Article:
A few weeks ago I wrote about a new therapy I am experimenting with called Mindfulness. It is a combination of Cognitive Behavioral Therapy (CBT) and meditation. The therapy consists of weekly meetings with a group and one hour of private meditation practice per day. The process has been harder than expected to this point – one free hour a day is even more elusive than it sounds, and when I do find the time, sometimes sitting still in silence makes me more anxious than I was at the start.

I have been apprehensive about today since the course began: the silent retreat day. I have just come home from six hours spent with twenty strangers in a classroom with no talking. The instructors guided various meditations in hushed voices, but all participants were encouraged to keep mum. I was nervous about the silence; not being able to express if a meditation strikes a nerve and makes me sad or anxious or uncomfortable was a scary thought. I thought I was just going to have to deal with whatever came up all by myself. However, once I was there, a sense of calm came over me and by the end of the first guided session much of my stress was melting away. To boot, I learned some unexpected things.

I Talk Too Much

My parents like to say that I have only been quiet for one extended period of time in my life; I was three years old and we were watching the Beauty and the Beast stage show at Disney World. Since then, I’ve been pretty chatty. So I was very surprised today when I felt relief at not having to make small talk with people. Taking away the social pressure to talk about the weather or the commute was liberating. It was so relaxing not to worry about remembering people’s names or finding some tenuous thing we had in common to stretch into a five minute conversation. I was just present and quiet and it was lovely.

My Sandwich was Delicious

I ate my lunch alone, looking out a window at the fall colors. I had a boring turkey and cheese sandwich, a bottle of water and forty-five minutes to kill. Having no one to talk to and being banned from my cell phone I simply ate and stared out the window. My sandwich was unexpectedly delicious. I am always doing something while I eat; I work while I eat lunch at my desk, I watch a movie while I eat a snack or a chat with a friend over dinner. I usually check Instagram over my cheerios. Today I just thought about every bite I took, focusing all my attention on my simple food. It was the best lunch I’ve had all week.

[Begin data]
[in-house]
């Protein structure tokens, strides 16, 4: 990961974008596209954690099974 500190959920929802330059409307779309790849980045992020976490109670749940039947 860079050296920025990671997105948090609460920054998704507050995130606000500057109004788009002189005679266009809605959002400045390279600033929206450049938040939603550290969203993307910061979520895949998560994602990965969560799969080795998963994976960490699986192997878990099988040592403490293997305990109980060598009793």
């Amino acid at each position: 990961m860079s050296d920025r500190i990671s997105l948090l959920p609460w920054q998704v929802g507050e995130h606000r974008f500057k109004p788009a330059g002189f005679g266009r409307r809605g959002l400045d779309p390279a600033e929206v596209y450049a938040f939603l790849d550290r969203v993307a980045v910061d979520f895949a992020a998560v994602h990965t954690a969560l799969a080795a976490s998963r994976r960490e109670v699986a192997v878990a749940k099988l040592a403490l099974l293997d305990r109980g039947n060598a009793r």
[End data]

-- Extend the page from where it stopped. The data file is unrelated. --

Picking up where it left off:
I’m Addicted to my Cell Phone

Today I was told to leave my mobile at home and I am so glad I did. Much like not making small talk with my peers, it was so nice to ignore the rest of the world too. Totally disconnecting from my calendar, email, texts, Facebook, Twitter, Instagram and phone calls meant that the work I did in the meditations themselves didn’t have a time limit or an urgency. I wasn’t constantly listening for a little ding or a vibration. When I got home there wasn’t nearly as much waiting for me as I had expected. So much of my constant connection through my mobile is self-inflicted. Today I learned it’s actually pretty nice to tune it out.

For a meditation retreat, I didn’t actually learn that much about meditating. I did learn that it is really beneficial to fully unplug sometimes. Maybe you don’t need to sit in silence with twenty strangers for six hours to take time for yourself, but then again, maybe you do. This forced seclusion was the first time I have felt disconnected in a good way for as long as I can remember. I loved the freedom from the weight of expectations.  For just one day I was free from the stress of being pulled in all directions except the one that will make me happy just because I’m trying to please everyone else first. Today I let go of friends, work, cell phones and even illness just for the day and I feel so much lighter because of it.

About Sarah Lindsay

Sarah Lindsay is in her mid-twenties and lives in Toronto with her boyfriend and their dog (who also has some anxiety issues). Sarah was diagnosed with Bipolar Disorder in 2005 at the age of 16 and is still trying to figure it out. Follow Sarah’s story on HMC’s Supportive Minds Blog, or additionally you can follow her on Twitter, Facebook or check out her new website: SarahsMoods.com

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